Feet First’s look at pedestrian news for the week of August 26, 2011.
Weekly Walk Around the News
Posted by Derrick Van Kirk August 26, 2011
After checking out the Mapnificent tool on this DC based news network website, I realized that this isn’t just a tool for DC residents. The tool that shows you where you can walk or take transit within 15 minutes is also available in Seattle. It’s certainly worth a look.
On the West Side of Manhattan, folks can enjoy a walk along an elevated path that stretches from Gansevoort Street to West 30th (nearly twenty blocks). The High Line, originally constructed in the 1930s to lift dangerous freight trains off Manhattan streets, is now an elevated park.
Researchers at the London School of Hygiene and Topical medicine conducted research on the effect of 20 mph traffic speed zones on road injuries in London. The report in the British Medical Journal, explains that the introduction of 20 mph speed zones were associated with a 41.9% reduction in casualties.
Sustainable Cities Collective, a source for sustainable urban planners, point to a new study released by Transport for London that attempts to answer the question: Who are the people that choose to walk more? Among the findings, researchers concluded that women walk more than men and people who are single tend to walk more than people in a relationship.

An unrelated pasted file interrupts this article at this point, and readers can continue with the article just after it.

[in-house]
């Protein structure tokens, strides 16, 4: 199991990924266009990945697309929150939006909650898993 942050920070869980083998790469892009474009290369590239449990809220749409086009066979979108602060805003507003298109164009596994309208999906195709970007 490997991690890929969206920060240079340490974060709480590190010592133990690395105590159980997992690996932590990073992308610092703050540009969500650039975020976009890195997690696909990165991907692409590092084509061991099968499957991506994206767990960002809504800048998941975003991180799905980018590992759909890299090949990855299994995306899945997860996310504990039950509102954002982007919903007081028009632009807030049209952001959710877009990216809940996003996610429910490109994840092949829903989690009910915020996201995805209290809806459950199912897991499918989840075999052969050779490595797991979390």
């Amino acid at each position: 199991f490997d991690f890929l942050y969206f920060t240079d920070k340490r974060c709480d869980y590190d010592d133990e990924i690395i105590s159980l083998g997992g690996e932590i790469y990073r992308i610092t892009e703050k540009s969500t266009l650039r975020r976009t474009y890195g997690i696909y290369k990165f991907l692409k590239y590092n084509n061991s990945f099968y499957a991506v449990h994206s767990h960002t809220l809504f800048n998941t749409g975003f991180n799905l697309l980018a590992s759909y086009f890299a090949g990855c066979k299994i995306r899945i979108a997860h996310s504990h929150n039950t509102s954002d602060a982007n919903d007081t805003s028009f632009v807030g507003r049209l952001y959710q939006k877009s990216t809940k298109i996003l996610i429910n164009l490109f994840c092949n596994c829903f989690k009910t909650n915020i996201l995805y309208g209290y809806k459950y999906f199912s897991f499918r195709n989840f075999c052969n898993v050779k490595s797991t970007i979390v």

In Auckland, New Zealand, officials are considering a pedestrian and bicycle bridge that could cost $23 million to $31 million. In order to avoid taxpayer contributions, users will have to pay a $2 to $5 toll for to cross the bridge.
Two universities in Toronto are trying to make their pedestrian only spaces permanent. The plan to try out pedestrian only spaces is set to expire at the end of next month but students and school officials would like these areas to become permanent.
If you come across any interesting pedestrian news or stories, please send a link to email@example.com.
Photo of shoes courtesy of Flickr user blond avenger under the Creative Commons license.